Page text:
Q. I want to file reply paperwork in opposition to the Responsive Declaration
I received from my ex on a pending motion for child custody. How and when
must this be accomplished?
Failure to comply with rules relating to the service of court papers can
result in your pleadings being ignored or stricken by the Court, or a
request by the opposing party for a continuance of your hearing. If you
are defending an application to the Court, you are well-served to know
these rules if objecting to the other party's submittals to the Court
if you need additional time in which to gather evidence or otherwise respond or reply.
The time limits for filing documents with the court relating to family
law proceedings in California are generally the same as those for other
civil actions. They are primarily governed by
California Code of Civil Procedure section 1005. In order to be "timely" (and hence to ensure that they are read
and considered by the trial court), your papers must be accompanied by
a Proof of Service that shows that service was accomplished within applicable
deadlines. That proof of service must be signed by a non-party.
- Moving and supporting papers (including the original Notice of Motion or
Order to Show Cause application), must be served and filed 16 court days
before the hearing date.
- However, add five days if the moving papers are not served personally but
if instead they are sent by first-class regular mail from California to
an address within this State (i.e., the proof of service must be dated
at least 21 days before the hearing date).
- Add ten days instead if the place of mailing is outside of California or
if the address to which the mail is being sent is outside the State.
- Add twenty days instead if the addressee resides, or the sender is serving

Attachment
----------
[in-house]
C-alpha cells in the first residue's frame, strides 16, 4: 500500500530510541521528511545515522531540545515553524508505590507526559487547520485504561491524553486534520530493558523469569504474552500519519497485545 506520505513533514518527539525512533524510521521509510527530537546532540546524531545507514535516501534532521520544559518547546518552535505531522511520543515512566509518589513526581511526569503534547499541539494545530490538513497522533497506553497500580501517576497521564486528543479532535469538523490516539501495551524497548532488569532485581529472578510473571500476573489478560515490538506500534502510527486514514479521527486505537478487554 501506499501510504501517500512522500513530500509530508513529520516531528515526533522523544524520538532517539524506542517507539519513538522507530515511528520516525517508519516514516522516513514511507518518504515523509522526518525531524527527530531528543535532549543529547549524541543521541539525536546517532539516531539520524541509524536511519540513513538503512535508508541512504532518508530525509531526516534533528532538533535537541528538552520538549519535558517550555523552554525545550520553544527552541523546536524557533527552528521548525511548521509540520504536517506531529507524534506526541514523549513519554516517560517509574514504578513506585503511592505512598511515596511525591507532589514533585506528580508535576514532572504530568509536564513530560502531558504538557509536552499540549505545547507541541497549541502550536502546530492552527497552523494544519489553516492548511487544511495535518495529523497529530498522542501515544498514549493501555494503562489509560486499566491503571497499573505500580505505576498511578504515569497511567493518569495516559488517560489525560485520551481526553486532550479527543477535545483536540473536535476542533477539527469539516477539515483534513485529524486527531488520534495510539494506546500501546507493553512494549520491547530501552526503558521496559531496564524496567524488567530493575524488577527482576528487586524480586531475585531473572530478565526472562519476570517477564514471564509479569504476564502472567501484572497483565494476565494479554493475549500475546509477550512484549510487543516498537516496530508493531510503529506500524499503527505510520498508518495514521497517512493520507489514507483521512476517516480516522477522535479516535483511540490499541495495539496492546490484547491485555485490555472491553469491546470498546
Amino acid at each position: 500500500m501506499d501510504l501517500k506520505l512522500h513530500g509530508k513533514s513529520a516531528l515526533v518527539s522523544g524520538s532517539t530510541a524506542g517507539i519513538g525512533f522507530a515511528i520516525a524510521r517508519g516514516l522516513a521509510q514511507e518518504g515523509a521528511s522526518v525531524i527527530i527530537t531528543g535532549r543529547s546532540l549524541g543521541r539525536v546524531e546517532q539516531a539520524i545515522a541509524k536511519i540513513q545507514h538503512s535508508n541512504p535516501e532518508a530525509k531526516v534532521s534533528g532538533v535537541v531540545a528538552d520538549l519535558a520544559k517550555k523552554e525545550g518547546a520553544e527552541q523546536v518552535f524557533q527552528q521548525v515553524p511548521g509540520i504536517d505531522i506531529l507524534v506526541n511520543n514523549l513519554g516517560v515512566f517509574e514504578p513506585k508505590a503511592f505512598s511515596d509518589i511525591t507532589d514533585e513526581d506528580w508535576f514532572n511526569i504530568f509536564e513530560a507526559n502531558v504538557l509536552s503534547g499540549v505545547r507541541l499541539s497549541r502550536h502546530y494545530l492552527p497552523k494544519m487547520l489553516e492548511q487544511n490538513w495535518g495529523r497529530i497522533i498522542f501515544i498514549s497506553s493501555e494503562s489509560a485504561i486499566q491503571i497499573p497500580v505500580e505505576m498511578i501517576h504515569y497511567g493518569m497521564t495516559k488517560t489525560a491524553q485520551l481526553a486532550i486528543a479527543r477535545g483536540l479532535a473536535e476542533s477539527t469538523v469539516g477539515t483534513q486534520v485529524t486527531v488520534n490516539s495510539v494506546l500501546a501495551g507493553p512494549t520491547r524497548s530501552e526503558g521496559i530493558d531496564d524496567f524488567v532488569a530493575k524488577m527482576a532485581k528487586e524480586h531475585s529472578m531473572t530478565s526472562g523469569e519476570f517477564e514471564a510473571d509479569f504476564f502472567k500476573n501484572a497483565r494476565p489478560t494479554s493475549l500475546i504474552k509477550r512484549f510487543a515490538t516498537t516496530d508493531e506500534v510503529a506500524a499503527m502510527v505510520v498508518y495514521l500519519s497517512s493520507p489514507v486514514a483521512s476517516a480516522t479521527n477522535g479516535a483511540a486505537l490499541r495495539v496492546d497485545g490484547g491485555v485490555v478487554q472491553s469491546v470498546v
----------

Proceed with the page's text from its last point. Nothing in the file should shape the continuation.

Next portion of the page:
from, outside the United States.
- If the recipient is outside the State, or the sender is out of state, but
you serve by FAX, express mail, or another method of deliver providing
for overnight delivery, add only two days.
- Opposition papers, like Responsive Declarations or Points and Authorities,
must be filed with the Court and served at least nine court days prior
to the hearing date.
- Reply papers, in response to opposition pleadings, must be filed and served
at least five court days before the hearing.
and importantly, note that
CCP section 1005(c) requires that all Responsive Declarations (and other opposition paperwork)
must be served by personal delivery, FAX, express mail, or other means
sufficient to assure overnight service, "and reasonably calculated
delivery to the other party or parties not later than the close of the
next business day after the time the opposing papers or reply papers,
as applicable, are filed". This includes all attachments or exhibits to those papers.
- This last point applies equally to Reply pleadings and supporting exhibits.
A Reply must be filed with the Court clerk at least five court days before
hearing - and the other party must actually receive it by the next day!
To be candid, attorneys often get these filing/service dates wrong: I did
- once. If your attorney does get it wrong, resulting in a continuance
in the hearing of your application, in my opinion you should not be billed
for that day's efforts - and a lawyer who thinks you should be billed
when they make this kind of mistake may not be your best choice for continued
Conversely, it is a ground for requesting attorney fees if you are the
resisting party who is forced to return to court another day (assuming
that an attorney fee request is already pending, because without it there
is no jurisdictional basis for the court to reimburse such fees). If you
don't have an attorney, you don't get attorney fees.
FAX service can be problematic. I recommend overnight mail or personal
delivery by a third party instead.
Finally, if you are serving documents on the attorney for the other side
personally, please review
CCP section 1011.
Author: T.W. Arnold, C.F.L.S.